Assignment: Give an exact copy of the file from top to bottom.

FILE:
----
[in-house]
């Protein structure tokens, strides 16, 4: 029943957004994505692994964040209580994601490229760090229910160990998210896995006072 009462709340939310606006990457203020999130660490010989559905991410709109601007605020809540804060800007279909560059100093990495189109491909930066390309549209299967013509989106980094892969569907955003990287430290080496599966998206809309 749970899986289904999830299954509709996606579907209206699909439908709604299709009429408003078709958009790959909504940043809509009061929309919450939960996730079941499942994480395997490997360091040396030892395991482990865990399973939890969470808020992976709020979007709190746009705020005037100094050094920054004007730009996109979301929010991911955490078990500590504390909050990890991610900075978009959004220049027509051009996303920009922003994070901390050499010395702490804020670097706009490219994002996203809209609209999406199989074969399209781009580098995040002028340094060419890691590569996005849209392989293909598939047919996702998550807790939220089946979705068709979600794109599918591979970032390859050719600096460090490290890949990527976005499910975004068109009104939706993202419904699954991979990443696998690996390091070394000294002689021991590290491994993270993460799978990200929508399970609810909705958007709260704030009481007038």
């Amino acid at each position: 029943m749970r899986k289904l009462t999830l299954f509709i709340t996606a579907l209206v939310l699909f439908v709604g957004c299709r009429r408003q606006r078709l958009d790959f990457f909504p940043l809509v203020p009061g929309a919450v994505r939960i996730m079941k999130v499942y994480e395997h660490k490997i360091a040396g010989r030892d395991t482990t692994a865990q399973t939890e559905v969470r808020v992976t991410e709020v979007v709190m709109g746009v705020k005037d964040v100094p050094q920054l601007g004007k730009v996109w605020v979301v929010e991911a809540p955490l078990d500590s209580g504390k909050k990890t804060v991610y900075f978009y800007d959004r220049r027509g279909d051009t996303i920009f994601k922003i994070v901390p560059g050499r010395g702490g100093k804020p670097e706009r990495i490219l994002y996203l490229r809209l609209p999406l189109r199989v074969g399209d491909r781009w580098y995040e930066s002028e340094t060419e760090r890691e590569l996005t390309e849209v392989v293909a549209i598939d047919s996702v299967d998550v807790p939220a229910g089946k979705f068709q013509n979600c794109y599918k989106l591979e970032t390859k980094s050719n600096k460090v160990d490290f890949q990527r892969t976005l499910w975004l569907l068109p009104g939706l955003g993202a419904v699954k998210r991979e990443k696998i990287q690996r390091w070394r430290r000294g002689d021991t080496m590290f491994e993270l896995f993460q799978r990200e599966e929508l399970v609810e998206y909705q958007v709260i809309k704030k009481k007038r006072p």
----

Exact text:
[in-house]
């Protein structure tokens, strides 16, 4: 029943957004994505692994964040209580994601490229760090229910160990998210896995006072 009462709340939310606006990457203020999130660490010989559905991410709109601007605020809540804060800007279909560059100093990495189109491909930066390309549209299967013509989106980094892969569907955003990287430290080496599966998206809309 749970899986289904999830299954509709996606579907209206699909439908709604299709009429408003078709958009790959909504940043809509009061929309919450939960996730079941499942994480395997490997360091040396030892395991482990865990399973939890969470808020992976709020979007709190746009705020005037100094050094920054004007730009996109979301929010991911955490078990500590504390909050990890991610900075978009959004220049027509051009996303920009922003994070901390050499010395702490804020670097706009490219994002996203809209609209999406199989074969399209781009580098995040002028340094060419890691590569996005849209392989293909598939047919996702998550807790939220089946979705068709979600794109599918591979970032390859050719600096460090490290890949990527976005499910975004068109009104939706993202419904699954991979990443696998690996390091070394000294002689021991590290491994993270993460799978990200929508399970609810909705958007709260704030009481007038």
């Amino acid at each position: 029943m749970r899986k289904l009462t999830l299954f509709i709340t996606a579907l209206v939310l699909f439908v709604g957004c299709r009429r408003q606006r078709l958009d790959f990457f909504p940043l809509v203020p009061g929309a919450v994505r939960i996730m079941k999130v499942y994480e395997h660490k490997i360091a040396g010989r030892d395991t482990t692994a865990q399973t939890e559905v969470r808020v992976t991410e709020v979007v709190m709109g746009v705020k005037d964040v100094p050094q920054l601007g004007k730009v996109w605020v979301v929010e991911a809540p955490l078990d500590s209580g504390k909050k990890t804060v991610y900075f978009y800007d959004r220049r027509g279909d051009t996303i920009f994601k922003i994070v901390p560059g050499r010395g702490g100093k804020p670097e706009r990495i490219l994002y996203l490229r809209l609209p999406l189109r199989v074969g399209d491909r781009w580098y995040e930066s002028e340094t060419e760090r890691e590569l996005t390309e849209v392989v293909a549209i598939d047919s996702v299967d998550v807790p939220a229910g089946k979705f068709q013509n979600c794109y599918k989106l591979e970032t390859k980094s050719n600096k460090v160990d490290f890949q990527r892969t976005l499910w975004l569907l068109p009104g939706l955003g993202a419904v699954k998210r991979e990443k696998i990287q690996r390091w070394r430290r000294g002689d021991t080496m590290f491994e993270l896995f993460q799978r990200e599966e929508l399970v609810e998206y909705q958007v709260i809309k704030k009481k007038r006072p």